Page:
Blurry Social Confusion

I agonize over many of my social decisions–like whether to contact someone or wait to be contacted.  Or how to convey my reactions.  Sometimes I get very depressed because I just don’t know what to do, and I don’t have anyone in my life I can ask, except for my therapist.  She is wonderful and very good at explaining and translating the social messages I have trouble putting together, but I obviously can’t ask about every little thing, and sometimes I have to make a social decision before I can talk about it with her.

Sometimes I’m not sure I know what I don’t understand.  All I know is I’m unsure of the exact social dynamics, much less how to respond.  I’m not sure what to say or do, or of my exact role.  Even though I’ve spent years learning–in countless situations–about boundaries.  My therapist makes sure we always talk about the boundaries of every important relationship.  This helps and is very practical, but my emotional reactions are on lag-time, so I experience delayed emotional feelings about things that already happened.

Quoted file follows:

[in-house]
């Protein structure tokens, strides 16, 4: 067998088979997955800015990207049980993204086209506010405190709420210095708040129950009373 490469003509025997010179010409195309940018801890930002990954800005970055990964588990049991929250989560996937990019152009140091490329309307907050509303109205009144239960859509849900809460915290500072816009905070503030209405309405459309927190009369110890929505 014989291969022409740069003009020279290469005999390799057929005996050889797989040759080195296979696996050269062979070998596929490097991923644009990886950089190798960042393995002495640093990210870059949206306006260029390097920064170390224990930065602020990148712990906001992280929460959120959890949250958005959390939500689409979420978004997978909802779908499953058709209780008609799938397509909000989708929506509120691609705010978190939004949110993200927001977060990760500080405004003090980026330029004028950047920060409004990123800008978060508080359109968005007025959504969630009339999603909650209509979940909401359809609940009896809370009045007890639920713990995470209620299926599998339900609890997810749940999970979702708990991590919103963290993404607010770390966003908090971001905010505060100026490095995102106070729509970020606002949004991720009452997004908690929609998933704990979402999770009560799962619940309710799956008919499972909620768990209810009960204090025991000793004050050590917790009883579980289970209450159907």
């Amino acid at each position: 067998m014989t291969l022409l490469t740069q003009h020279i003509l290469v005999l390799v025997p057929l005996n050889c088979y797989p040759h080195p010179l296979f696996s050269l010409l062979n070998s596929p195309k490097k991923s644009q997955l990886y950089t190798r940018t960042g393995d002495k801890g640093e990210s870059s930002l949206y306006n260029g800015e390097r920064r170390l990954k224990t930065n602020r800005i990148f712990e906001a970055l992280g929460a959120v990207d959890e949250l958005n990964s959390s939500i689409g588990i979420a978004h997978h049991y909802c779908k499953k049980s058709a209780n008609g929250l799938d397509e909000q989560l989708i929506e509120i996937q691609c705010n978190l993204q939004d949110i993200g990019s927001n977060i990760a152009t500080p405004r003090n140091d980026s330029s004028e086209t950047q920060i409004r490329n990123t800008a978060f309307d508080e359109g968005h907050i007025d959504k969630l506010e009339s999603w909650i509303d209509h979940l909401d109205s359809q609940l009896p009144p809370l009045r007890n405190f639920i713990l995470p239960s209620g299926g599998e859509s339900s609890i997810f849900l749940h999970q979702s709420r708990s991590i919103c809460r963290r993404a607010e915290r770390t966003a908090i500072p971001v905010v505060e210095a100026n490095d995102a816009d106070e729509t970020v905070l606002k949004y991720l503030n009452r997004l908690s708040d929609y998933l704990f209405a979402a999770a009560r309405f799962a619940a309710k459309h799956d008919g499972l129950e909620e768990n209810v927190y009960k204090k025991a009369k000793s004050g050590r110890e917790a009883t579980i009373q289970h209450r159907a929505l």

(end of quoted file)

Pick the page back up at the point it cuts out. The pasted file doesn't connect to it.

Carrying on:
Lag-time is worse, as one likely anticipates, in the case of negative experiences or trauma.  To people who don’t know, it probably looks like over-reacting, but it’s all I know.  It’s my left hemisphere trying to help out the right hemisphere, and it exhausts me.  Not being able to control the execution of my social messages is also depressing.  When I write, I feel very in control of what I say, but in-person, I’m at a loss.  Gaze aversion causes me to appear avoidant, as I unsucessfully fight nervousness.  When I do make eye contact, it tends to be extreme: fleeting or overly intense.

It is very hard to have an LD that impacts verbal communication.  Thus it is imperative to have compassion.  When conversing with someone you know has NLD, don’t act like we’re clueless, but rather ask for our thoughts.  Remember that we will likely want to expand in written form later, and that our speech may be hesitant.  We may not show a wide range of emotions, but we do experience them, and we are very perceptive, observant, and creative.  We have diverse interests and hobbies.  One person’s hobby is not everyone’s.  The same goes for NLD.

Please make sure to give those with NLD the space to communicate in the ways that are best for us individually.  Let us express ourselves in peaceful, comfortable ways, and much of our anxiety will begin to dissipate, creating a way for us to say what we think and feel.

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